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  #19  
Old 10-04-2011, 11:34 AM
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Hi sadibird, welcome to the board.

From what you have said, I think you should keep your exploration of sexual/intimate feelings to a more limited level until you get your feelings sorted out.

I met my ex husband and commited to him very young, age 19. We got engaged after a couple years, but after the NRE wore off with him, I did find myself getting lots of crushes on other people (men or women) and when that happened, I usually did lose desire for my partner. However, he was extremely jealous, and threatened by my roving eye.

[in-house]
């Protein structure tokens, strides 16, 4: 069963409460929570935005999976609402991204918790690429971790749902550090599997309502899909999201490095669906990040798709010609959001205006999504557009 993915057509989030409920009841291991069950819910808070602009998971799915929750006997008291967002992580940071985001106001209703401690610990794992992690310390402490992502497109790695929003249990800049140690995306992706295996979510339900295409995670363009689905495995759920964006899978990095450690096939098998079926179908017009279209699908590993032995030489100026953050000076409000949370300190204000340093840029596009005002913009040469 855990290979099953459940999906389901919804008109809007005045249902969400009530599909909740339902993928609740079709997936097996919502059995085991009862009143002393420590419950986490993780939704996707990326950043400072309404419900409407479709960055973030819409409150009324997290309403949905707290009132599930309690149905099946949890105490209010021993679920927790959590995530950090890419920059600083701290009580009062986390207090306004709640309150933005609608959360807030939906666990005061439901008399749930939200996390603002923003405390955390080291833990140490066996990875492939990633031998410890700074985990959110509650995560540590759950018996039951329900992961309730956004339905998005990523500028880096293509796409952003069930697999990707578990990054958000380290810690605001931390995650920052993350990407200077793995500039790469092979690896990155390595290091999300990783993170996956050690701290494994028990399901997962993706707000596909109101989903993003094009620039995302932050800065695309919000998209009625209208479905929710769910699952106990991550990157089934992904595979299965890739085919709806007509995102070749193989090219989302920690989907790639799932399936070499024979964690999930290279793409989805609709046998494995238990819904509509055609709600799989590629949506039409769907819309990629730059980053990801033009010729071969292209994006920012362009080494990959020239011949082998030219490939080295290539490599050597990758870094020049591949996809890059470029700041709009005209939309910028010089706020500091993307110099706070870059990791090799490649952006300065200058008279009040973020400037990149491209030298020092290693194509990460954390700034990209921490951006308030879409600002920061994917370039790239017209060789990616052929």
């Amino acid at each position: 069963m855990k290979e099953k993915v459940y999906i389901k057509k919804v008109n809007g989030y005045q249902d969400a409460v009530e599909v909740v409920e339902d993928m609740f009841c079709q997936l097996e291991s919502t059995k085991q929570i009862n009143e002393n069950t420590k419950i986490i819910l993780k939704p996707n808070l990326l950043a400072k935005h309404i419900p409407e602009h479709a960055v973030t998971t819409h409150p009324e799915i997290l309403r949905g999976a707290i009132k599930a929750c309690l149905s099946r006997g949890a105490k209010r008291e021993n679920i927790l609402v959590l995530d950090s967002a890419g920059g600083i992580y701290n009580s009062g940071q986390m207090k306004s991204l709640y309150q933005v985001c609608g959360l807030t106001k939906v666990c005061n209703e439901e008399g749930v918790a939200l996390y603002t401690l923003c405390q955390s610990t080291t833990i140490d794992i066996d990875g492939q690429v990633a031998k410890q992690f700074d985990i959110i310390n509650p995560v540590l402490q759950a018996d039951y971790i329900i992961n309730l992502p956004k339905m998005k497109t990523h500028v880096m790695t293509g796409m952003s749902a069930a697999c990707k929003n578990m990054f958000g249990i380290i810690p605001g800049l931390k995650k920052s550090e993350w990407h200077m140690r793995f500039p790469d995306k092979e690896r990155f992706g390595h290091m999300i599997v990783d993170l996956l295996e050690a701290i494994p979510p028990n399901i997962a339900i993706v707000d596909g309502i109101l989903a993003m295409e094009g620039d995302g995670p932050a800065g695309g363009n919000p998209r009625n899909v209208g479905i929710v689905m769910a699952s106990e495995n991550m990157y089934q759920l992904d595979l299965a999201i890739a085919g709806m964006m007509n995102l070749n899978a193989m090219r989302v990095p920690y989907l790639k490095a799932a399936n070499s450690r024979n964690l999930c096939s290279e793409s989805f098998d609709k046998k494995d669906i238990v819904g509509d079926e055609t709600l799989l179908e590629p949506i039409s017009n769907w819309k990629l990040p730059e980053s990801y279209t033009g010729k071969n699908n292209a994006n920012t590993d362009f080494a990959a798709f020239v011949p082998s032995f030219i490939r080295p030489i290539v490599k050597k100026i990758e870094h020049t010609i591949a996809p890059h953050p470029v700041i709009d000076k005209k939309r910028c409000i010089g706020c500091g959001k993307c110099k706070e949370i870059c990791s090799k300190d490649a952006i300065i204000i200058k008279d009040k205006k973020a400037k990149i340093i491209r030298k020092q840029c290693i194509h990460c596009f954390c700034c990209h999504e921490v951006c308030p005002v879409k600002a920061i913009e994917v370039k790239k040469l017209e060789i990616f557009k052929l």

Later in life, I found that my interest in others would also increase my desire for my husband. We had worked thru some of his jealousy issues by then.

I have 3 kids about your age. My oldest who is now 25 had a poly relationship for 5 years, but she found it too complicated to pursue after a while. She broke up with that person and is now mono with a new partner, for now at least. Poly is complicated, and "kids" in their 20s are still doing lots of self-exploration. If you don't know yourself very well, it's hard to be respectful and thoughtful about others. Not impossible, but it takes a lot of work to get to enjoy the considerable benefits.

Maybe you and your fiance can explore polyamorous feelings thru fantasy and role playing for while as you work things out? Be as open and honest as you can, revealing your feelings in a respectful way, and see where it leads down the road.

Lots of women are hornier than their mates. If you need to masturbate a lot when your man is not in the mood, let him know this, and make sure he supports it without guilting you.
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  #20  
Old 10-04-2011, 07:54 PM